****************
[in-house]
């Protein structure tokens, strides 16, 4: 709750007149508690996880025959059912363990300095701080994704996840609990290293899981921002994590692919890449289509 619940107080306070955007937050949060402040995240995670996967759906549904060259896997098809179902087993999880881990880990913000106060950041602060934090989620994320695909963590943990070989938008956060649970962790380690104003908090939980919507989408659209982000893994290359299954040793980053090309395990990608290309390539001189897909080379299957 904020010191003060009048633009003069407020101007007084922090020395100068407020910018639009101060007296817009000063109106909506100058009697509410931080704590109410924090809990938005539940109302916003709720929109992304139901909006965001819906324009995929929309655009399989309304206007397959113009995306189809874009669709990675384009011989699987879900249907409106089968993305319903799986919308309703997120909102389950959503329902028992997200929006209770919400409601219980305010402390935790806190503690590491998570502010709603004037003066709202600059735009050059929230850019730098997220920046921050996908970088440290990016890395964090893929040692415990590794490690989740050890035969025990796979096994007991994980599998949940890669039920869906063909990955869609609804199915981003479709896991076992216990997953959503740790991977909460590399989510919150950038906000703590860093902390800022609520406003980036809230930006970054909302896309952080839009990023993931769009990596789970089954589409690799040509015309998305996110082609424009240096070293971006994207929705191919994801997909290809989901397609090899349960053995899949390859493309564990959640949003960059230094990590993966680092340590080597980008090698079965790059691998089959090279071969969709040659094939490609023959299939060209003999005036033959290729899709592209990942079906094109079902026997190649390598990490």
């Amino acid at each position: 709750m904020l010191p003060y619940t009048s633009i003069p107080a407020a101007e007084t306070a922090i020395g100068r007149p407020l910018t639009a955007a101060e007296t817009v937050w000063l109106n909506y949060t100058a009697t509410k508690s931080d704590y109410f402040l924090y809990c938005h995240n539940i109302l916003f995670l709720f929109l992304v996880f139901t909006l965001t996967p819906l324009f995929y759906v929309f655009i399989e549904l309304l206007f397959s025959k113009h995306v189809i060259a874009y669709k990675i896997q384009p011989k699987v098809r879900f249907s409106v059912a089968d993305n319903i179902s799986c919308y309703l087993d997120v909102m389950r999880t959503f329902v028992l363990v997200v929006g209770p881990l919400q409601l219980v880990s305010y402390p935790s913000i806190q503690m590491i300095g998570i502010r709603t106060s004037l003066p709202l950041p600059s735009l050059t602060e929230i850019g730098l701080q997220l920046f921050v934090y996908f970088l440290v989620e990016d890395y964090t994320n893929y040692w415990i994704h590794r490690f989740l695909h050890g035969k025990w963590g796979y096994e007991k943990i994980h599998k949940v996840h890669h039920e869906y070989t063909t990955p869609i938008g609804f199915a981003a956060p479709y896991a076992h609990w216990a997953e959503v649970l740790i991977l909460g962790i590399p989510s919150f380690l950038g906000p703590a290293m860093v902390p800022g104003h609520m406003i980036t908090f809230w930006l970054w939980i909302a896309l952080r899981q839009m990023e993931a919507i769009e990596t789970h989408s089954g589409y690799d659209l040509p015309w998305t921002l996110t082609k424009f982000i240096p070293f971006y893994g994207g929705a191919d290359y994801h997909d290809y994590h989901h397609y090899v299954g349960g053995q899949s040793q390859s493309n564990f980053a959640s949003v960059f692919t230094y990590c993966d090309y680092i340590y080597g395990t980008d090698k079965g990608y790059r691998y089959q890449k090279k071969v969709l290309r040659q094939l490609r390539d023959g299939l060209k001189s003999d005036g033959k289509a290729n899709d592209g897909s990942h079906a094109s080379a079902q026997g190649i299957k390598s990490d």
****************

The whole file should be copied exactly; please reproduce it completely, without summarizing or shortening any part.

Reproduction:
[in-house]
């Protein structure tokens, strides 16, 4: 709750007149508690996880025959059912363990300095701080994704996840609990290293899981921002994590692919890449289509 619940107080306070955007937050949060402040995240995670996967759906549904060259896997098809179902087993999880881990880990913000106060950041602060934090989620994320695909963590943990070989938008956060649970962790380690104003908090939980919507989408659209982000893994290359299954040793980053090309395990990608290309390539001189897909080379299957 904020010191003060009048633009003069407020101007007084922090020395100068407020910018639009101060007296817009000063109106909506100058009697509410931080704590109410924090809990938005539940109302916003709720929109992304139901909006965001819906324009995929929309655009399989309304206007397959113009995306189809874009669709990675384009011989699987879900249907409106089968993305319903799986919308309703997120909102389950959503329902028992997200929006209770919400409601219980305010402390935790806190503690590491998570502010709603004037003066709202600059735009050059929230850019730098997220920046921050996908970088440290990016890395964090893929040692415990590794490690989740050890035969025990796979096994007991994980599998949940890669039920869906063909990955869609609804199915981003479709896991076992216990997953959503740790991977909460590399989510919150950038906000703590860093902390800022609520406003980036809230930006970054909302896309952080839009990023993931769009990596789970089954589409690799040509015309998305996110082609424009240096070293971006994207929705191919994801997909290809989901397609090899349960053995899949390859493309564990959640949003960059230094990590993966680092340590080597980008090698079965790059691998089959090279071969969709040659094939490609023959299939060209003999005036033959290729899709592209990942079906094109079902026997190649390598990490």
């Amino acid at each position: 709750m904020l010191p003060y619940t009048s633009i003069p107080a407020a101007e007084t306070a922090i020395g100068r007149p407020l910018t639009a955007a101060e007296t817009v937050w000063l109106n909506y949060t100058a009697t509410k508690s931080d704590y109410f402040l924090y809990c938005h995240n539940i109302l916003f995670l709720f929109l992304v996880f139901t909006l965001t996967p819906l324009f995929y759906v929309f655009i399989e549904l309304l206007f397959s025959k113009h995306v189809i060259a874009y669709k990675i896997q384009p011989k699987v098809r879900f249907s409106v059912a089968d993305n319903i179902s799986c919308y309703l087993d997120v909102m389950r999880t959503f329902v028992l363990v997200v929006g209770p881990l919400q409601l219980v880990s305010y402390p935790s913000i806190q503690m590491i300095g998570i502010r709603t106060s004037l003066p709202l950041p600059s735009l050059t602060e929230i850019g730098l701080q997220l920046f921050v934090y996908f970088l440290v989620e990016d890395y964090t994320n893929y040692w415990i994704h590794r490690f989740l695909h050890g035969k025990w963590g796979y096994e007991k943990i994980h599998k949940v996840h890669h039920e869906y070989t063909t990955p869609i938008g609804f199915a981003a956060p479709y896991a076992h609990w216990a997953e959503v649970l740790i991977l909460g962790i590399p989510s919150f380690l950038g906000p703590a290293m860093v902390p800022g104003h609520m406003i980036t908090f809230w930006l970054w939980i909302a896309l952080r899981q839009m990023e993931a919507i769009e990596t789970h989408s089954g589409y690799d659209l040509p015309w998305t921002l996110t082609k424009f982000i240096p070293f971006y893994g994207g929705a191919d290359y994801h997909d290809y994590h989901h397609y090899v299954g349960g053995q899949s040793q390859s493309n564990f980053a959640s949003v960059f692919t230094y990590c993966d090309y680092i340590y080597g395990t980008d090698k079965g990608y790059r691998y089959q890449k090279k071969v969709l290309r040659q094939l490609r390539d023959g299939l060209k001189s003999d005036g033959k289509a290729n899709d592209g897909s990942h079906a094109s080379a079902q026997g190649i299957k390598s990490d």